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In the Marathasa valley of the central Troodos Mountains, on the east bank of the Setrachos next to sulphur springs, opposite the village of Kalopanagiotes (Nicosia district), at 700m a.s.l. The settlement is attested in late medieval times [Mas Latrie (1852-61) 3.506, Mas Latrie (1879) 410]. The now defunct monastery on the site is not attested before Ottoman times [Kyriazes (1950) 53-58; Clerides (1968) 49-53], although according to the 17th-century synaxarion of Saint John Lambadistes, it was functioning in the late 11th century when the saint was buried there [Delehaye (1907) 256; Vogel (1923); Mouriki (1993) 248-49]. A complex of late monastic buildings stands around the courtyard to the south of the church.

Description: The domed pier cross-in-square structure with three semi-circular apses and barrel vaulted compartments was built in local sideropetra rubble. Some brick is used in the north apse, the south façade (in the walled triple window over the later doorway) and the arches. The interior wall surfaces are irregular and unarticulated, and there is a cavity in the centre of the almost drumless dome. The main apse preserves fragments of its 11th and 12th-century fresco decoration (kneeling donor monks wearing red gowns), while the dome and the west and south cross arms are decorated with 13th-century frescoes [various dates within the 13th century suggested: Papageorgiou (1972); Stylianou (1985) 295-98, Stylianou (1996) 1265-77; Weyl Carr and Morrocco (1991) 89-90; on the dome and west lunette crucifixion, see Velmans (1984) 139 and Marcato (1994) respectively]; later frescoes survive in other parts of the church [Stylianou (1985) 298-304]. A vaulted single aisled structure was added over the tomb of Saint John Lambadistes north of the cross-in-square church. This was reconstructed in the 18th century and only (?) its three-sided apse and northeast pier with the arch over the tomb survive within the rebuilt chapel. Wooden door valves of medieval date survive, with two different decorative patterns in low relief for the upper and lower halves [similar patterns appear on the doors from nearby Asinou (early 12th century?) and Moutoullas (late 13th century?); cf. the 10th / 11th-century marble transenna panel decoration from north Italy now in Venice: Soteriou (1935) pl. 142 and 143; Evans and Wixom (1997) 452, no. 292]. Several 13th-century and later medieval icons from the church are preserved, together with a late medieval wooden templon screen [Gunnis (1936) 245-47; 13th-century icons: Papageorgiou (1992) 37 and 40-42; Mouriki (1985/86) 24].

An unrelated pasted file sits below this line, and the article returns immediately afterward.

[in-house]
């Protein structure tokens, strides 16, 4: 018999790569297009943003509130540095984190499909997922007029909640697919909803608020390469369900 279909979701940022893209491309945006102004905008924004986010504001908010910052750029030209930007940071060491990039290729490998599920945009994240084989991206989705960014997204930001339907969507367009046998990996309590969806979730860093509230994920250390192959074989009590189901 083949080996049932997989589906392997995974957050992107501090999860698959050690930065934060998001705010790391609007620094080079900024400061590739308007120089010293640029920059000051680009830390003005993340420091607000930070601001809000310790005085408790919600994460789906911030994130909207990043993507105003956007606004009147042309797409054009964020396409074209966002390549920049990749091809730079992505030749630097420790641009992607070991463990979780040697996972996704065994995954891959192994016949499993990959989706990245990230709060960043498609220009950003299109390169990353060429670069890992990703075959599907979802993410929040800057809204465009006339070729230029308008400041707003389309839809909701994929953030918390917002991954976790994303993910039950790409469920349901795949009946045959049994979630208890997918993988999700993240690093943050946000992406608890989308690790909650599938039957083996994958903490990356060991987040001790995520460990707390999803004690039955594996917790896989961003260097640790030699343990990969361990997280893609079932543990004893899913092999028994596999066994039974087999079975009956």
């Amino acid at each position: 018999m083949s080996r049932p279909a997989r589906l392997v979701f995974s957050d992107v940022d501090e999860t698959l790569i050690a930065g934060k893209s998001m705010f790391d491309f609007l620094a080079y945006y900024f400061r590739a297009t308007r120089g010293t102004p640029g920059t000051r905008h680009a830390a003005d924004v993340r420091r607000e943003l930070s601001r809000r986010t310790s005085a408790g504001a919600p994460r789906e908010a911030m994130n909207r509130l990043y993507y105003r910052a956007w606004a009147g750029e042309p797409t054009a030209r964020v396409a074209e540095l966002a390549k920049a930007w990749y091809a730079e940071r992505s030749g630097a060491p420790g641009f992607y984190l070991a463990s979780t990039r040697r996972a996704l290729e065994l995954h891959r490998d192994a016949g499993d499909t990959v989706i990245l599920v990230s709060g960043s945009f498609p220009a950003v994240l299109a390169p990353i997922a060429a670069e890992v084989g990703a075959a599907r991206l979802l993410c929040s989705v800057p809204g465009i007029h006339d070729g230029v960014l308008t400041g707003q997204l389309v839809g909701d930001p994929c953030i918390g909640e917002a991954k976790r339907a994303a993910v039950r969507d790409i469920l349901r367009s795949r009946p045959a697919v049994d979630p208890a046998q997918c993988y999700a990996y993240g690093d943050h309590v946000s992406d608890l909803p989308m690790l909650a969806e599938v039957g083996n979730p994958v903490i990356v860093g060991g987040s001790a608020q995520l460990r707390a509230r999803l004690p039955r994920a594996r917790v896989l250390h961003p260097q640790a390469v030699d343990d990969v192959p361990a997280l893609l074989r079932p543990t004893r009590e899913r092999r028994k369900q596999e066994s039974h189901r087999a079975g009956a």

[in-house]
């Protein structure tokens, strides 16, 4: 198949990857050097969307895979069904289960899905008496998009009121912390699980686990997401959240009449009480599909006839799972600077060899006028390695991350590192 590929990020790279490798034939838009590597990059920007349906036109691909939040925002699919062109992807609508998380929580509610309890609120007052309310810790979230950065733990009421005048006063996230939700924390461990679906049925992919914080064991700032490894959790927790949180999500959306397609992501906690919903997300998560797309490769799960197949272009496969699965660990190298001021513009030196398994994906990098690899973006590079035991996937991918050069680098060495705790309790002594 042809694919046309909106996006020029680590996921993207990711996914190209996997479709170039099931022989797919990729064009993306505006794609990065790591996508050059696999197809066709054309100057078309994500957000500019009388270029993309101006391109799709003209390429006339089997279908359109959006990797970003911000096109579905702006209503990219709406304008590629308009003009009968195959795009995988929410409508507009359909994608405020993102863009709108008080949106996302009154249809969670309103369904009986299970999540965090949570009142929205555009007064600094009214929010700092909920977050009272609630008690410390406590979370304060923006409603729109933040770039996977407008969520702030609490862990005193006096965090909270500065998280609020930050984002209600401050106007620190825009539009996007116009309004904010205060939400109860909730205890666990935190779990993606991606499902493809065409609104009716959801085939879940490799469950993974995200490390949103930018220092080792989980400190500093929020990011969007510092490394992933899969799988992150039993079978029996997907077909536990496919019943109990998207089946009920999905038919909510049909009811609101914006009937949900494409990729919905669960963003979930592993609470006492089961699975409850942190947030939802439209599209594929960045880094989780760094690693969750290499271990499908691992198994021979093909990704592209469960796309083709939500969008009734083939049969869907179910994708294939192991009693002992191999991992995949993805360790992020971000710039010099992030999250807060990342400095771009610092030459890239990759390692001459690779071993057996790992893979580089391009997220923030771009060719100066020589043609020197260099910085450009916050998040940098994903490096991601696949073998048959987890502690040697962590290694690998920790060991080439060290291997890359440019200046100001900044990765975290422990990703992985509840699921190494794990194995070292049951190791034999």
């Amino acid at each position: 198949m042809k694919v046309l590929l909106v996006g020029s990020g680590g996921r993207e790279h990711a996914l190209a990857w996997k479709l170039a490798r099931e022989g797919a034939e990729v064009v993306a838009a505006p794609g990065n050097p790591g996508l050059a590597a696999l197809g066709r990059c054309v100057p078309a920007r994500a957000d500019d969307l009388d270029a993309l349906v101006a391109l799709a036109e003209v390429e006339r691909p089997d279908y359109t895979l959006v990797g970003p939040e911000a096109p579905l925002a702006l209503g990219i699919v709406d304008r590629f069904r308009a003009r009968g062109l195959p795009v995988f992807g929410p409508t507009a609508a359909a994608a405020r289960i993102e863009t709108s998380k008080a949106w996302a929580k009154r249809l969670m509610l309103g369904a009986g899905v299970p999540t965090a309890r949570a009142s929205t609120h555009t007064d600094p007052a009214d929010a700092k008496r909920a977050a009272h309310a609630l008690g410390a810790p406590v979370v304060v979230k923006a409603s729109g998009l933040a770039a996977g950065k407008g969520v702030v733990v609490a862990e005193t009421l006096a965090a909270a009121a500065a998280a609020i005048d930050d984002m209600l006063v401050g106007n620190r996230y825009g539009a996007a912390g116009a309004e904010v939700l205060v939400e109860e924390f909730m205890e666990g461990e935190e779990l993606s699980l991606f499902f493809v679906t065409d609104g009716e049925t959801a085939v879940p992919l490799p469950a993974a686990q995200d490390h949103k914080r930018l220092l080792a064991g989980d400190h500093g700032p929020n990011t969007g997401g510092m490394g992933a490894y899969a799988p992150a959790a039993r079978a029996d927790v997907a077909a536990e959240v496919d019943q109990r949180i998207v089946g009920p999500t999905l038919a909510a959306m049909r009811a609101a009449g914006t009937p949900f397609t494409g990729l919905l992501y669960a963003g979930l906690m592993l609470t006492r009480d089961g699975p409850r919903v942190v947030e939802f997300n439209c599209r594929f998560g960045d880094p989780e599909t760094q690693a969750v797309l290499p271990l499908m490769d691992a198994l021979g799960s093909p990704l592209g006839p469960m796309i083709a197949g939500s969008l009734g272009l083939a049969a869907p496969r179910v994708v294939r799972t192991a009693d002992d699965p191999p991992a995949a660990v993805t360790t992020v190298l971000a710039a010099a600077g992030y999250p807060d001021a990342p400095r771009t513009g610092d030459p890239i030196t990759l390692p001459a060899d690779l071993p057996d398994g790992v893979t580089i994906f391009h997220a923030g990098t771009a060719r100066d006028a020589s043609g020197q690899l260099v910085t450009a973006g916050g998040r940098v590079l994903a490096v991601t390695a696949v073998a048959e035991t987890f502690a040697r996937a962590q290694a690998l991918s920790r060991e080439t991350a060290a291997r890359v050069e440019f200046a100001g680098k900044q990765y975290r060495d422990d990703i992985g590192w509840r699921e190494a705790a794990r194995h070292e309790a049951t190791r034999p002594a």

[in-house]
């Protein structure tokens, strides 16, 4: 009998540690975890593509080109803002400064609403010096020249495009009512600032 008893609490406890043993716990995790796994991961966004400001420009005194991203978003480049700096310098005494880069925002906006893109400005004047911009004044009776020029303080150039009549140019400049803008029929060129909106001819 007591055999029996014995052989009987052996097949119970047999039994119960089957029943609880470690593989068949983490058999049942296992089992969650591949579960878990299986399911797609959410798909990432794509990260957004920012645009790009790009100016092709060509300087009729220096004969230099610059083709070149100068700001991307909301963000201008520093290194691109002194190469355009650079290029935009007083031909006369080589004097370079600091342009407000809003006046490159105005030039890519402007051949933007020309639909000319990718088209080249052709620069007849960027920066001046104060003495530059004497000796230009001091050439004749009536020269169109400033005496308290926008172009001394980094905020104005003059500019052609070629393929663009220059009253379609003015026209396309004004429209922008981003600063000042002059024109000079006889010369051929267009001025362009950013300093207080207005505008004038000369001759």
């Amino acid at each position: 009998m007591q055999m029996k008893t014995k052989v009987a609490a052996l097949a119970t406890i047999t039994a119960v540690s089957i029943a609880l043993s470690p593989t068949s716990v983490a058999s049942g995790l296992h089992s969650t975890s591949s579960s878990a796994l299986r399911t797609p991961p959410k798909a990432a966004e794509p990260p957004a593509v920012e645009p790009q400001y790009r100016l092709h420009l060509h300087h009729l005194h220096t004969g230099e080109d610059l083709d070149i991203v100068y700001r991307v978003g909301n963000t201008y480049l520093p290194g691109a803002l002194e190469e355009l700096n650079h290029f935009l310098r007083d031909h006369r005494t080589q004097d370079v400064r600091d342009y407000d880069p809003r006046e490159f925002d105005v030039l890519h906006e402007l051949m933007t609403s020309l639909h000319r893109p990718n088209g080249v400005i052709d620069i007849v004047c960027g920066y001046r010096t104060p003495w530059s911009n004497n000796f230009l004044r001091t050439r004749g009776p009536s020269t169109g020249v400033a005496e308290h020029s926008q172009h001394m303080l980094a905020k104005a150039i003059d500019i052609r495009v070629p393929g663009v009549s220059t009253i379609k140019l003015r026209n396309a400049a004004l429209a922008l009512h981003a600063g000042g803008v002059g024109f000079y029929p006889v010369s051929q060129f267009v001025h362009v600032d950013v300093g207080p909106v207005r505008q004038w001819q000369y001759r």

Dating: An 11th century date (or at least a terminus ante quem) for the cross-in-square church is suggested by the earliest layer of fresco decoration in the apse. An early 11th-century date has also been suggested by Orlandos on account of the plan’s proportions [Orlandos (1961) 15 and 19]. A 12th-century date for the original Lambadistes chapel is suggested by traces of fresco decoration in the northeast arch [Stylianou (1985) 295 and 305].

Later additions / alterations: An originally barrel-vaulted, now timber roofed narthex was added in the mid-15th century. A vaulted ‘Latin’ chapel was attached to the north of the Lambadistes chapel during the Venetian period. In the (early?) 18th century the north wall of the cross-in-square was replaced by a large pointed arch when the Lambadistes chapel was reconstructed. The south cross arm façade was altered when the doorway was enlarged and the triple window over it was walled in 1731 [MKE 8, 189-91; Papageorgiou (1985a) 328; Stylianou (1985) 306-20]. A protective timber roof was added at an unrecorded date, in its current configuration surely after the collapse of the 15th-century narthex vault and before Barskij’s visit (1735).

Modern repairs: The timber roof was repaired, and the south porch and gable were rebuilt in the 1950s, while a small bell tower was added over the southeast corner [ARDA 1950, 10, 1955, 10]. The frescoes were cleaned, the original tile floor was revealed under the later pavement, and the monastic buildings were restored in the late 1960s / 70s [ARDA 1968, 9, 1969, 8, 1970, 9, 1971, 9, 1973, 14, 1975, 12-13; AD 29 (1973/74) 1014].

Early literature: The monastery is described by Barskij in 1735, who left a graffito next to the tomb of John Lambadistes, and dates the foundation to the Venetian period [Stylianou (1957) 59-61, Stylianou (1985) 305; Grishin (1996) 43-44]; Jeffery’s comments concern mainly the ‘Latin chapel’ [Jeffery (1918) 287-88].

Views: Barskij made a drawing that has not survived [Stylianou (1957) 60 and Grishin (1996) 44, n.99]; the south gable of the cross-in-square before the rebuilding of the 1950s is shown in Lazarides (1987) 37; Soteriou (1935) pl. 143 [wooden door]; Stylianou (1985) 295 [12th-century apse fresco of kneeling monks].

Plan / section: Jeffery (1915/16) 121 [without distinction between building phases; the chamber west of the ‘Latin chapel’ is not shown, the west door of the cross-in-square is placed in the south compartment instead of the west cross arm, the apses are wrongly depicted]; Soteriou (1935) 27 [the chapels and narthex are shown as belonging to a single phase]; Department of Antiquities Archive C.19.648, C.19.649, C.19.650.